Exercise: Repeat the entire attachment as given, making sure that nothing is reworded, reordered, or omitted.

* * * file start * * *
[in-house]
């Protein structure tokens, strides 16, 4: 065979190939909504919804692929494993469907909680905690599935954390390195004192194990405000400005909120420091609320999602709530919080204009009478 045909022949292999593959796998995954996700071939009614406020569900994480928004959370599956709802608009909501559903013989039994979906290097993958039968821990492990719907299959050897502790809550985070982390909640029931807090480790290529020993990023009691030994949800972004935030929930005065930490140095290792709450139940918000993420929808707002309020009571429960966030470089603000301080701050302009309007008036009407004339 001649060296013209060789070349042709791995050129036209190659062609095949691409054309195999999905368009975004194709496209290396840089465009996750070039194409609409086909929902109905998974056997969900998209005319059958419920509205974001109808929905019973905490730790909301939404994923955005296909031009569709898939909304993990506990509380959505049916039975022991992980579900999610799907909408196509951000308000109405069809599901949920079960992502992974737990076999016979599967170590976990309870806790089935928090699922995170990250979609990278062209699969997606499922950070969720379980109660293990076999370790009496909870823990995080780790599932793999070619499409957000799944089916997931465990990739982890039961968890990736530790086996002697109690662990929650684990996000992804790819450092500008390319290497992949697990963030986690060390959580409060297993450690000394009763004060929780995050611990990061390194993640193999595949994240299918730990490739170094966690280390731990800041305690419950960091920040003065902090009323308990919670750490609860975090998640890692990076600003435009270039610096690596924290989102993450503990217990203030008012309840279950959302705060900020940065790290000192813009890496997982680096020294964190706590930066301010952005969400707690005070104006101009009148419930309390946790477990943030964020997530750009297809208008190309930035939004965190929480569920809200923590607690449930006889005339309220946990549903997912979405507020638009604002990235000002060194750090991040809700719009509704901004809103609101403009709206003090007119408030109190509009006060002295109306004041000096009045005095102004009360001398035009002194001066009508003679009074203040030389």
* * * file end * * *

[in-house]
């Protein structure tokens, strides 16, 4: 065979190939909504919804692929494993469907909680905690599935954390390195004192194990405000400005909120420091609320999602709530919080204009009478 045909022949292999593959796998995954996700071939009614406020569900994480928004959370599956709802608009909501559903013989039994979906290097993958039968821990492990719907299959050897502790809550985070982390909640029931807090480790290529020993990023009691030994949800972004935030929930005065930490140095290792709450139940918000993420929808707002309020009571429960966030470089603000301080701050302009309007008036009407004339 001649060296013209060789070349042709791995050129036209190659062609095949691409054309195999999905368009975004194709496209290396840089465009996750070039194409609409086909929902109905998974056997969900998209005319059958419920509205974001109808929905019973905490730790909301939404994923955005296909031009569709898939909304993990506990509380959505049916039975022991992980579900999610799907909408196509951000308000109405069809599901949920079960992502992974737990076999016979599967170590976990309870806790089935928090699922995170990250979609990278062209699969997606499922950070969720379980109660293990076999370790009496909870823990995080780790599932793999070619499409957000799944089916997931465990990739982890039961968890990736530790086996002697109690662990929650684990996000992804790819450092500008390319290497992949697990963030986690060390959580409060297993450690000394009763004060929780995050611990990061390194993640193999595949994240299918730990490739170094966690280390731990800041305690419950960091920040003065902090009323308990919670750490609860975090998640890692990076600003435009270039610096690596924290989102993450503990217990203030008012309840279950959302705060900020940065790290000192813009890496997982680096020294964190706590930066301010952005969400707690005070104006101009009148419930309390946790477990943030964020997530750009297809208008190309930035939004965190929480569920809200923590607690449930006889005339309220946990549903997912979405507020638009604002990235000002060194750090991040809700719009509704901004809103609101403009709206003090007119408030109190509009006060002295109306004041000096009045005095102004009360001398035009002194001066009508003679009074203040030389």